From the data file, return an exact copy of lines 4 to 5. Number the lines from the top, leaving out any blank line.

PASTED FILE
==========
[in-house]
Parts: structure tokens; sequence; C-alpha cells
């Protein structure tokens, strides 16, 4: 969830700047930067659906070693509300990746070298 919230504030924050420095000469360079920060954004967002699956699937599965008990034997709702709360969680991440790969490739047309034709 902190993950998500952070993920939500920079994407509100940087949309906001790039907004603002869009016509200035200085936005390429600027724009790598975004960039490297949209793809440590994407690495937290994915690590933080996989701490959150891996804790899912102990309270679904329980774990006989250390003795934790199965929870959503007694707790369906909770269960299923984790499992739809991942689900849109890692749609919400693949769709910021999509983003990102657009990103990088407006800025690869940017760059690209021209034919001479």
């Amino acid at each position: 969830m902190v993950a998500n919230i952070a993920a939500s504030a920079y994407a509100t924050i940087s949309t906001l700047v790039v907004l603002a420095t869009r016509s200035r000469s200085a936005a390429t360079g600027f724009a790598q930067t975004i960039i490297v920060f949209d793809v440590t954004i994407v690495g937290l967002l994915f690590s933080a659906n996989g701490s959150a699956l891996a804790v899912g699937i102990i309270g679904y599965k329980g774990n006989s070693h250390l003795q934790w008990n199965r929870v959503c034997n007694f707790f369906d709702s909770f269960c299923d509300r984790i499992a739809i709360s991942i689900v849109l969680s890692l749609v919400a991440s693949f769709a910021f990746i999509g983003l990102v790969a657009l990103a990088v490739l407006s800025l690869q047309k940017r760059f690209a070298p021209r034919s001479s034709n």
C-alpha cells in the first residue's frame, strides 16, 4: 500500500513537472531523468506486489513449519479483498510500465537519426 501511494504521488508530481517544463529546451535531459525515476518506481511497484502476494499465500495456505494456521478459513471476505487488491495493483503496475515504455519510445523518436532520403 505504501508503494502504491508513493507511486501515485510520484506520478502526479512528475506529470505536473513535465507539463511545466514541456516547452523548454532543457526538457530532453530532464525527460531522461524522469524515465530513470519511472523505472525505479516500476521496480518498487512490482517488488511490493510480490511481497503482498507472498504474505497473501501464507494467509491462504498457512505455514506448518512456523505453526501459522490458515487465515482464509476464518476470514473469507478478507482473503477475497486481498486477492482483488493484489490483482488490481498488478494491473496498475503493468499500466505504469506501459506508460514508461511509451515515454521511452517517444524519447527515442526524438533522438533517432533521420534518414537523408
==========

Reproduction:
């Amino acid at each position: 969830m902190v993950a998500n919230i952070a993920a939500s504030a920079y994407a509100t924050i940087s949309t906001l700047v790039v907004l603002a420095t869009r016509s200035r000469s200085a936005a390429t360079g600027f724009a790598q930067t975004i960039i490297v920060f949209d793809v440590t954004i994407v690495g937290l967002l994915f690590s933080a659906n996989g701490s959150a699956l891996a804790v899912g699937i102990i309270g679904y599965k329980g774990n006989s070693h250390l003795q934790w008990n199965r929870v959503c034997n007694f707790f369906d709702s909770f269960c299923d509300r984790i499992a739809i709360s991942i689900v849109l969680s890692l749609v919400a991440s693949f769709a910021f990746i999509g983003l990102v790969a657009l990103a990088v490739l407006s800025l690869q047309k940017r760059f690209a070298p021209r034919s001479s034709n």
C-alpha cells in the first residue's frame, strides 16, 4: 500500500513537472531523468506486489513449519479483498510500465537519426 501511494504521488508530481517544463529546451535531459525515476518506481511497484502476494499465500495456505494456521478459513471476505487488491495493483503496475515504455519510445523518436532520403 505504501508503494502504491508513493507511486501515485510520484506520478502526479512528475506529470505536473513535465507539463511545466514541456516547452523548454532543457526538457530532453530532464525527460531522461524522469524515465530513470519511472523505472525505479516500476521496480518498487512490482517488488511490493510480490511481497503482498507472498504474505497473501501464507494467509491462504498457512505455514506448518512456523505453526501459522490458515487465515482464509476464518476470514473469507478478507482473503477475497486481498486477492482483488493484489490483482488490481498488478494491473496498475503493468499500466505504469506501459506508460514508461511509451515515454521511452517517444524519447527515442526524438533522438533517432533521420534518414537523408